Let's say you have a 12 volt Trolling motor. Say a very small motor that generates 30 pounds of thrust. FWIW at 12 volts 1 amp = 1 pound of thrust. You want to run it 5 hours at half power or 15 amps. 15 amps x 5 hours = 75 Amp Hours. At 12 volts is 12 volts x 75 AH = 900 watt ours.

    Now here is where it gets bad. You will need a battery, no way around it. Assuming you discharge that battery 80% means you need a 12 volt 125 AH battery. That battery weighs around 70 to 90 pounds in the canoe with you.

    Now to charge that battery with Solar panels you have to be able to find a spot where you can point the panels at the Sun and no shade from sun rise to sunset. It would take a 500 to 600 watts of solar panels. 500 watts of the most efficient solar panels out there would be about 11 ft x 2 ft x 2 inches and weigh around 70 pounds raising the center of gravity way up. It is going to be larger than the canoe.

    Here is the fun part. 15 pounds of thrust ain't going to push you very fast if at all. You could get out and push faster. You would be better off with a sail. Eitherway would require outriggers to keep you upright.

    Need real power. Would take at least 1 Hp to generate 75 to 90 pounds of thrust on a 12 volt motor is 70 amps or 5 times more power. So multiply everything by 5. It wil be as big as a house and weigh some 800 to 900 pounds on your canoe. Not possible.

    Just simple physics.
    Last edited by Sunking; 05-30-2016, 08:51 PM.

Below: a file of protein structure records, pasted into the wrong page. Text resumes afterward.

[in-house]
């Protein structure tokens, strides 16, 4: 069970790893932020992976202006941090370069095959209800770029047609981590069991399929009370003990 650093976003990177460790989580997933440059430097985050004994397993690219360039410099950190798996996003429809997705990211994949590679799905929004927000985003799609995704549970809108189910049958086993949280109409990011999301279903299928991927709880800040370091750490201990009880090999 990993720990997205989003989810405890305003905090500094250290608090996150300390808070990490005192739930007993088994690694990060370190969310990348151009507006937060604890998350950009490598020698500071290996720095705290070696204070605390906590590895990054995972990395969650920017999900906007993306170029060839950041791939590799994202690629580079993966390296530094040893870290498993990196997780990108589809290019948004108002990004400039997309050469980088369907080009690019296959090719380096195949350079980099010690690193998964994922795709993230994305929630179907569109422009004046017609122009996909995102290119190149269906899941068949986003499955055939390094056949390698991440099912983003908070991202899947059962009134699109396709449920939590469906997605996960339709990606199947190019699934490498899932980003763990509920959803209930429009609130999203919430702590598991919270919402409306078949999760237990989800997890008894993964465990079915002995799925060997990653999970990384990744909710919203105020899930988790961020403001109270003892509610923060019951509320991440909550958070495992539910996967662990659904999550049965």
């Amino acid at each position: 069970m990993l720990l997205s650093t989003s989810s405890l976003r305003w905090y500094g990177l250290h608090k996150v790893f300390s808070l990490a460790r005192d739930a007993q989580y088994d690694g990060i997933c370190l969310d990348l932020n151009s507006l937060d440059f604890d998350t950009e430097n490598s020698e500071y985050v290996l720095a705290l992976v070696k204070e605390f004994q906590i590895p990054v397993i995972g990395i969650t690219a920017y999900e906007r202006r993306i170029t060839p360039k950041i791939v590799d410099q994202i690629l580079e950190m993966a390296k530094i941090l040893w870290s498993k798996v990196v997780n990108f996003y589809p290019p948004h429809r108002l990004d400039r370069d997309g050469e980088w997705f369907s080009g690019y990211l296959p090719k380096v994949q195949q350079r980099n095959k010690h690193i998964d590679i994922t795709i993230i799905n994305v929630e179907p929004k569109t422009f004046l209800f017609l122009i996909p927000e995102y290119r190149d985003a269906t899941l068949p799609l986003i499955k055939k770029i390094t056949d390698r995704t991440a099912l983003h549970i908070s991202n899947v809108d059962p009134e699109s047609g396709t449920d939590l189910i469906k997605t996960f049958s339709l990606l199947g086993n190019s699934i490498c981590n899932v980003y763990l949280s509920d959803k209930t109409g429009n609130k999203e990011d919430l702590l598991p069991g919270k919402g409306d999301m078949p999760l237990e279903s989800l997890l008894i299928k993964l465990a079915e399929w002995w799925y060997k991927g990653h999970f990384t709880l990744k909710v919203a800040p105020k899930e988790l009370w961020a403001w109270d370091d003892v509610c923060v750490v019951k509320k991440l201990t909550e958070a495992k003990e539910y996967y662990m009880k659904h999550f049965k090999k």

Leave a comment:


  • SunEagle
    replied
    Hello JrFrancis and welcome to Solar Panel Talk

    There are a couple of forum members that have built boats of various sizes the include a solar / battery system.

    Here is the link to one of those threads

    https://www.solarpaneltalk.com/forum...d-boat-project

    Leave a comment:


  • Solar Boat - General principles in selecting equipment

    Hello all,

    I apologise if this question is very basic. Whilst not working in the industry, I have designed and built several boats often for river adventures etc. I am now starting to get interested in the concept of boats with sufficient solar panel capacity to keep it's electric motors charged allowing it (all things being equal) to run continuously day after day without charging from shore (or petrol generator etc).

    I'm initially thinking of putting a trial setup on a 16ft motor canoe that I have for a couple of days trip down a river, and then (potentially) building a more serious setup (such as a small houseboat) in a few years time.

    To start with, I envisage that the trial setup would utilise off the shelf products, such as a trolling motor, battery, panels, and any other ancillary items that are required.

    With basically zero electrical knowledge, could anybody share some general principles that I should follow? Such as what specs I should look for on the motor, battery, panels (or any suitably ratios of panel wattage to engine wattage). Also, any guidance of ancillary items would be appreciated as well.

    Kind Regards